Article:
Different non-ionic surfactants were used to optimize the drug-free niosomal formulations regarding the particle size and the Z-potential value. CHOL was used in a proper amount to achieve the most stable formulation due to its interaction with non-ionic surfactants, resulting in improvement of the niosomal vesicles’ mechanical strength and permeability to water [38,39], in addition to stability under severe stress conditions [40].
Preparing vesicular carriers with a small particle size was one of the main concerns in this study, as the average size of lipid/nonionic surfactant vesicles is an important parameter with respect to the physical properties and biological fate of niosomes and their entrapped substances [41]. The prepared drug-free formulations had different particle sizes that ranged from 189.2 ± 13.4 nm to 293.3 ± 17.2 nm; see Table 1. The polydispersity index (PDI) of all the prepared niosomes formulations was <0.3, which is considered acceptable for lipid-based vesicles and indicates the formulation homogeneity [42].
All the studied factors were found to have a significant effect on the particle size of the prepared drug-free niosomes with significant interaction between the CHOL ratio (X1) and surfactant type (X3), Table 2 and Figure 1; the final equation in terms of coded factors was:
Particle size = +208.82 − 6.05 × A − 17.64 × B + 11.24 × C [1] − 6.42 × C [2] − 1.87 × AB + 32.00 × AC [1] − 6.68 × AC [2] − 3.83 × BC [1] + 0.92 × BC [2] + 16.40 × A2 + 9.57 × B2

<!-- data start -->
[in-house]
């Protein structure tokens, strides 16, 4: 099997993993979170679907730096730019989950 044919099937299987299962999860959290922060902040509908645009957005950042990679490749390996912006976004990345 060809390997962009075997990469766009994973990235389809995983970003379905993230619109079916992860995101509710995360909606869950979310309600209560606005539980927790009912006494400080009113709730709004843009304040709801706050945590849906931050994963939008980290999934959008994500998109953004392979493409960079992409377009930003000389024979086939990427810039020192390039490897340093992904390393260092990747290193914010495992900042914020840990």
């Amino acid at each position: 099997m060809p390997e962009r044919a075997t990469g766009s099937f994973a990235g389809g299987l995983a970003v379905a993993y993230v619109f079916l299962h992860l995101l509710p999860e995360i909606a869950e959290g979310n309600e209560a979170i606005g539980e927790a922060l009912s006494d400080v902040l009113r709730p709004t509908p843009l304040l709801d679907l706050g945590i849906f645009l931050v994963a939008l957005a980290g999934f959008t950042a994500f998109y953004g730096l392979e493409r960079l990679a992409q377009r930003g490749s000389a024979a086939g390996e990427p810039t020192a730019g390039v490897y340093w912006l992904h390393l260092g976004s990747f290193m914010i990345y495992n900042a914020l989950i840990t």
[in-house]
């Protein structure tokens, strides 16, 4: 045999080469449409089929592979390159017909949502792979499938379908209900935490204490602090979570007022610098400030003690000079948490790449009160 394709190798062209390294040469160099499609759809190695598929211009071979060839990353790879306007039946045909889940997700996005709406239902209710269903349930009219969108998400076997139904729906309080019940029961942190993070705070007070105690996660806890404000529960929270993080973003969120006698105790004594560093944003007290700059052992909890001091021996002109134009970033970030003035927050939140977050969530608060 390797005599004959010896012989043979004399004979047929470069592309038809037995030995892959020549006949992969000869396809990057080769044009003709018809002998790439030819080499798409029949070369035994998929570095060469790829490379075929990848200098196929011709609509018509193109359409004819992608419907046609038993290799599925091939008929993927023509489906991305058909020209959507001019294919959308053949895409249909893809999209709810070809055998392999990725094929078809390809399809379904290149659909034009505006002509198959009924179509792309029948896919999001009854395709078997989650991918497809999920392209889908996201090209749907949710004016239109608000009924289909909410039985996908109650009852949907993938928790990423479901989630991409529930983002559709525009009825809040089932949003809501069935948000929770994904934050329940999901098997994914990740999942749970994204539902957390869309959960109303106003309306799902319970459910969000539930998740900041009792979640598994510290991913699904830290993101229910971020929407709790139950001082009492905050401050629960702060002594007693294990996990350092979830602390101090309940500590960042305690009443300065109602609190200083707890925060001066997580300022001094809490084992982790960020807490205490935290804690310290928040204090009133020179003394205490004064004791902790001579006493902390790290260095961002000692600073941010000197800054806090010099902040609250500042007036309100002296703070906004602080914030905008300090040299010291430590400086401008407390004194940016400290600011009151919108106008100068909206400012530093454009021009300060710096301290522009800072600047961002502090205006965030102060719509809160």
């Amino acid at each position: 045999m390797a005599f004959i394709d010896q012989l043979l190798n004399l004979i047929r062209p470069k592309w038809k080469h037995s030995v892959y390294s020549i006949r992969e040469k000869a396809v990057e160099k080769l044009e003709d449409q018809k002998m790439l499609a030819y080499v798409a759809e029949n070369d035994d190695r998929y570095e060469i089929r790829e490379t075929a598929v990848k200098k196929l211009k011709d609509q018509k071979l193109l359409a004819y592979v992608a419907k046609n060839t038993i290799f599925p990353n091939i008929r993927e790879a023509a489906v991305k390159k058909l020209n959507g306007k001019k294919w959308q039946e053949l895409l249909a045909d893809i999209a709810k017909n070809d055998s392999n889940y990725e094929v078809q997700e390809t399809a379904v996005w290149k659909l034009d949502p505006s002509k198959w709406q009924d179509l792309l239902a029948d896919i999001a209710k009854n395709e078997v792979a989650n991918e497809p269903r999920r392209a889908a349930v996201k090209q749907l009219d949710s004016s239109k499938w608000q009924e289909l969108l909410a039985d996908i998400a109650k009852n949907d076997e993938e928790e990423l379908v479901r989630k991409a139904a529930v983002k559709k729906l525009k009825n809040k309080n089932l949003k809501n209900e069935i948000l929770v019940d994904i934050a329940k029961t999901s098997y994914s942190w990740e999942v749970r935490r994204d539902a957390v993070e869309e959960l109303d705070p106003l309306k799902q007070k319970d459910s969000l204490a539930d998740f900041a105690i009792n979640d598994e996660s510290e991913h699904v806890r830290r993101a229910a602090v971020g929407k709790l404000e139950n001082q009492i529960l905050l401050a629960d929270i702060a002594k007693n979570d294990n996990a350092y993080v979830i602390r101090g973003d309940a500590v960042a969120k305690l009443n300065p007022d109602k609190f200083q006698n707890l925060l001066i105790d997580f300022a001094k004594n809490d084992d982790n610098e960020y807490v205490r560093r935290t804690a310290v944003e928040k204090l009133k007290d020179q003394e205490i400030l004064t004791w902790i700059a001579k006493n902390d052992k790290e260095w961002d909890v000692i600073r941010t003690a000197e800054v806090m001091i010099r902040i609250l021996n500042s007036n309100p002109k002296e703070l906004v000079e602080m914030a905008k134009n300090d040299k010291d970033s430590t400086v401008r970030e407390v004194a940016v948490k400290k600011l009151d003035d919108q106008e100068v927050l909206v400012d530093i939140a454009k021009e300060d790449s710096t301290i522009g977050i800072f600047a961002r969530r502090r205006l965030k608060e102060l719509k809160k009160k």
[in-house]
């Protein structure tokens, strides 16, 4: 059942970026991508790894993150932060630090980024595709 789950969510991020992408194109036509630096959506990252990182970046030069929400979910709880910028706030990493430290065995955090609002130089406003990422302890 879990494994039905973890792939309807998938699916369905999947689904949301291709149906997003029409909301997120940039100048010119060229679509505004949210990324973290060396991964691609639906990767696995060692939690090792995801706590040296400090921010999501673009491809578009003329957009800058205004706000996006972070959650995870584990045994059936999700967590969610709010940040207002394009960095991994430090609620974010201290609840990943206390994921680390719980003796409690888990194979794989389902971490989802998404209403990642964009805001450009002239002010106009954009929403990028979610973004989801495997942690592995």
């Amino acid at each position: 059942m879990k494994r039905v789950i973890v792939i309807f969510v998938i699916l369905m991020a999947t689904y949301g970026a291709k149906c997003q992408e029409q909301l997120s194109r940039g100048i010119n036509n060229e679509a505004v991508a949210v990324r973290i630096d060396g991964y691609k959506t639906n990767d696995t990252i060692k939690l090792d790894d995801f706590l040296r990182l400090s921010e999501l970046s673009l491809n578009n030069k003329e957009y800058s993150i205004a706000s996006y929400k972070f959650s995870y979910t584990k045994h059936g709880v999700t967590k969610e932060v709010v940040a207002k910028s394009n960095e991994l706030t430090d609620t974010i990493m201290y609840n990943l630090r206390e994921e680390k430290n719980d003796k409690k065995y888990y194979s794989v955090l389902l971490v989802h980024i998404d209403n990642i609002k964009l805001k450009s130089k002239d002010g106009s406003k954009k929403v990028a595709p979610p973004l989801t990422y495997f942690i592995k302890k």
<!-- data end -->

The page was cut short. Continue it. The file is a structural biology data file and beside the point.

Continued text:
Regarding the effect of the CHOL ratio on the particle size of the prepared drug-free niosomes, a higher CHOL ratio resulted in a significant decrease in the particle size of niosomes formulated with TPGS and Tween 80 surfactants, while it resulted in an increase in the particle size of niosomes formulated with Span 60 surfactant. Cholesterol is an amphipathic rigid molecule with an inverted cone shape, which makes it able to be intercalated between the fluid hydrocarbon chains of the bilayer membrane with its hydrophilic head oriented toward the aqueous surface and aliphatic chain line up parallel to the hydrocarbon chains in the center of the bilayer of vesicles, resulting in increasing the chain order of the liquid-state bilayer and strengthening the nonpolar tail of the non-ionic surfactant [41,43]. For niosomes, the vesicle formation is governed by the hydrophobic interaction between the surfactant and the stabilizing agent, CHOL [44].